The agency acted out of concern for poorer countries that might not be equipped to respond, said Galea. Such a declaration calls for a coordinated international response and can bring more money and resources.
WHO said it was especially concerned that some cases abroad involved human-to-human transmission.
A staff member gazing out of a window at Arrowe Park Hospital in Merseyside as the British nationals arrived last night
‘Countries need to get ready for possible importation in order to identify cases as early as possible and in order to be ready for a domestic outbreak control, if that happens,’ Galea told The Associated Press.
On Friday, the United States declared a public health emergency and President Donald Trump signed an order barring entry to foreign nationals, other than immediate family of American citizens and permanent residents, who visited China within the last 14 days, which scientists say is the virus’s longest incubation period.
China criticized the U.S. controls, which it said contradicted the WHO’s appeal to avoid travel bans, and ‘unfriendly comments’ that Beijing was failing to cooperate.
‘Just as the WHO recommended against travel restrictions, the U.S. rushed to go in the opposite way. Certainly not a gesture of goodwill,’ said foreign ministry spokeswoman Hua Chunying.
WHO Secretary-General Tedros Adhanom Ghebreyesus said in Geneva that despite the emergency declaration, there is ‘no reason for measures that unnecessarily interfere with international travel and trade.’
Meanwhile, the ruling Communist Party postponed the end of the Lunar New Year holiday in Hubei province, where Wuhan is located, for an unspecified ‘appropriate extent’ and appealed to the public there to stay home.
WUHAN CORONAVIRUS: WHAT WE KNOW SO FAR
What is this virus?
The virus has been identified as a new type of coronavirus. Coronaviruses are a large family of pathogens, most of which cause mild lung infections such as the common cold.
But coronaviruses can also be deadly. SARS, or severe acute respiratory syndrome, is caused by a coronavirus and killed hundreds of people in China and Hong Kong in the early 2000s.
Can the Wuhan coronavirus kill?
Yes – 213 people have so far died after testing positive for the virus.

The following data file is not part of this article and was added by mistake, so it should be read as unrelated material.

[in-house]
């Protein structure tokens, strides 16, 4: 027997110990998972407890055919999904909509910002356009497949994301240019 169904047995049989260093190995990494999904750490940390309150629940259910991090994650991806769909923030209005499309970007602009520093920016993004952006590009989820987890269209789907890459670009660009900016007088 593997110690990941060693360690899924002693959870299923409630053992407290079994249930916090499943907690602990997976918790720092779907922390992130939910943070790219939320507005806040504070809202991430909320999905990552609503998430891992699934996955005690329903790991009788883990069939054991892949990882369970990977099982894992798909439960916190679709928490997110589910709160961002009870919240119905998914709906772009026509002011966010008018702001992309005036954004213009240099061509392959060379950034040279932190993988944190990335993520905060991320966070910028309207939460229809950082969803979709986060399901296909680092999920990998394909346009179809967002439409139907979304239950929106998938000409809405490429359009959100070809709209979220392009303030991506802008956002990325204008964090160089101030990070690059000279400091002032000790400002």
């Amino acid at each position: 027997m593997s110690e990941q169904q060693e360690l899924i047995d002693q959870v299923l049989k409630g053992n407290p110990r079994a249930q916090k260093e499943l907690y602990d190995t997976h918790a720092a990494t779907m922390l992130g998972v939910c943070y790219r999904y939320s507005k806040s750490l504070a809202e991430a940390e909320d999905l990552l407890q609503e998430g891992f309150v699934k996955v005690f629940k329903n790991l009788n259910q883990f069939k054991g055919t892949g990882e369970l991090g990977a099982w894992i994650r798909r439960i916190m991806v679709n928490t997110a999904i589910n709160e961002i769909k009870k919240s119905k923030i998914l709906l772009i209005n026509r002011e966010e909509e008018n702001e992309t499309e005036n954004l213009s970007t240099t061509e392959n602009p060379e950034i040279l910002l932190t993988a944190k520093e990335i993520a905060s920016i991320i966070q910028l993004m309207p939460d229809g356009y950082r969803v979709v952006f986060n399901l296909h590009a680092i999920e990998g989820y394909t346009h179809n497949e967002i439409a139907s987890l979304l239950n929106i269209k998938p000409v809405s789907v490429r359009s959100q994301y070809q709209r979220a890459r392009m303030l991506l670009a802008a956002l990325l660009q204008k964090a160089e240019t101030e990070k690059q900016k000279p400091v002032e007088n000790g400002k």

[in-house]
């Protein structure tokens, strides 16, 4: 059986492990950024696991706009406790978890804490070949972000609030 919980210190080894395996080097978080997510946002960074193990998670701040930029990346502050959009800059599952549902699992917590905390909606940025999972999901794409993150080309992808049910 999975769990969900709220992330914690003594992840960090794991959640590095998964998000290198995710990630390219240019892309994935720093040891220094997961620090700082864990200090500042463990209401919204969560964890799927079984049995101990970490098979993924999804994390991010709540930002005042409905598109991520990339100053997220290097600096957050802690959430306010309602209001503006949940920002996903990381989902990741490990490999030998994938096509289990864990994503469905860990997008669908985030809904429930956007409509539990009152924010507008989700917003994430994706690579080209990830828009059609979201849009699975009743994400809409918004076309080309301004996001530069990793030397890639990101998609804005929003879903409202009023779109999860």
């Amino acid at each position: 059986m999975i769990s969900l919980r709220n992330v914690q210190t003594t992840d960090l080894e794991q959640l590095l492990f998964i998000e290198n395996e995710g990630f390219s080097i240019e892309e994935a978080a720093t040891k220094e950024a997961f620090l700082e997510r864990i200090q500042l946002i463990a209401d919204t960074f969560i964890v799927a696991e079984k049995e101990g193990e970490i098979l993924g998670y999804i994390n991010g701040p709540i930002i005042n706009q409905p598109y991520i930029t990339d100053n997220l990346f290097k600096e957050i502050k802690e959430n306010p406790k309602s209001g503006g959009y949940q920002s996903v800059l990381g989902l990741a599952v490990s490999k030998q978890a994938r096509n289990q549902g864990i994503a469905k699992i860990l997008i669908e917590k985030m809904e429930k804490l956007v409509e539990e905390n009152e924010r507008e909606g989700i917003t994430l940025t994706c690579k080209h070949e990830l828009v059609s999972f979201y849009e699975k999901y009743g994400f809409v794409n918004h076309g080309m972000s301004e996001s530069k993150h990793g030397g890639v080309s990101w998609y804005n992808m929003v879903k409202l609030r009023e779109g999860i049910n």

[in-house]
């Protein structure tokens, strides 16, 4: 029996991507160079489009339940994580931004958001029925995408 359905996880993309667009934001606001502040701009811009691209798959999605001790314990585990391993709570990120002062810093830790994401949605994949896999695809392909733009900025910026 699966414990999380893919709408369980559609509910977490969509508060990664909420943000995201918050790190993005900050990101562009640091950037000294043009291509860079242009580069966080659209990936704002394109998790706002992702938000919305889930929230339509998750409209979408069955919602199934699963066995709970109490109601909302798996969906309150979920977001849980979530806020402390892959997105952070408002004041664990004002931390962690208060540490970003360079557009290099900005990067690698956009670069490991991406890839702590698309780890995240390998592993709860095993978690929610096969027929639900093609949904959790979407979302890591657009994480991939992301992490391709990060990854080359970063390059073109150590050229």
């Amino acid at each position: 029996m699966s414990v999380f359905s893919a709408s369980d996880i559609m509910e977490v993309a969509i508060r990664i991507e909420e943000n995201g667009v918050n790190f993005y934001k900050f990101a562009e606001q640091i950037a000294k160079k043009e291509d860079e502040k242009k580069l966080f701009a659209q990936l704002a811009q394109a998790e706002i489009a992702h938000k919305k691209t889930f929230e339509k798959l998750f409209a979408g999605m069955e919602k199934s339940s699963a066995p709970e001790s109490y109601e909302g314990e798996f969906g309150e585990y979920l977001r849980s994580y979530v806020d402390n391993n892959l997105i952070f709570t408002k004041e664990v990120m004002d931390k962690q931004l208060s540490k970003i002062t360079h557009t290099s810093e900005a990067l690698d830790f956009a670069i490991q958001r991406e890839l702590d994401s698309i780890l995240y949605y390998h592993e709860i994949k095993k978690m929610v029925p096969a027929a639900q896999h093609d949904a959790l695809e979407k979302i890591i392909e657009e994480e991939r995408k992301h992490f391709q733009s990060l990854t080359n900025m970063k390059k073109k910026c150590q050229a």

What are the symptoms?
Some people who catch the Wuhan coronavirus may not have any symptoms at all, or only very mild ones like a sore throat or a headache.
Others may suffer from a fever, cough or trouble breathing.
And a small proportion of patients will go on to develop severe infection which can damage the lungs or cause pneumonia, a life-threatening condition which causes swelling and fluid build-up in the lungs.
How is it detected?
The virus’s genetic sequencing was released by scientists in China and countries around the world have used this to create lab tests, which must be carried out to confirm an infection.
Delays to these tests, to test results and to people getting to hospitals in China, mean the number of confirmed cases is expected to be just a fraction of the true scale of the outbreak.
How did it start and spread?
The first cases identified were among people connected to the Huanan Seafood Wholesale Market in Wuhan.
Cases have since been identified around China and are known to have spread from person to person.
What are countries doing to prevent the spread?
Countries in Asia have stepped up airport surveillance. They include Japan, South Korea, Thailand, Hong Kong, Indonesia, Malaysia and Philippines.
Australia and the US are also screening patients for a high temperature, and the UK announced it will screen passengers returning from Wuhan.
Is it similar to anything we’ve ever seen before?
Experts have compared it to the 2003 outbreak of severe acute respiratory syndrome (SARS). The epidemic started in southern China and killed more than 700 people in mainland China, Hong Kong and elsewhere.
SCROLL DOWN TO SEE MAILONLINE’S FULL Q&A ON THE CORONAVIRUS
Another locked-down city in Hubei, Huanggang, on Saturday banned almost all its residents from leaving their homes in the most stringent controls imposed yet. The government said only one person from each household would be allowed out to shop for food once every two days.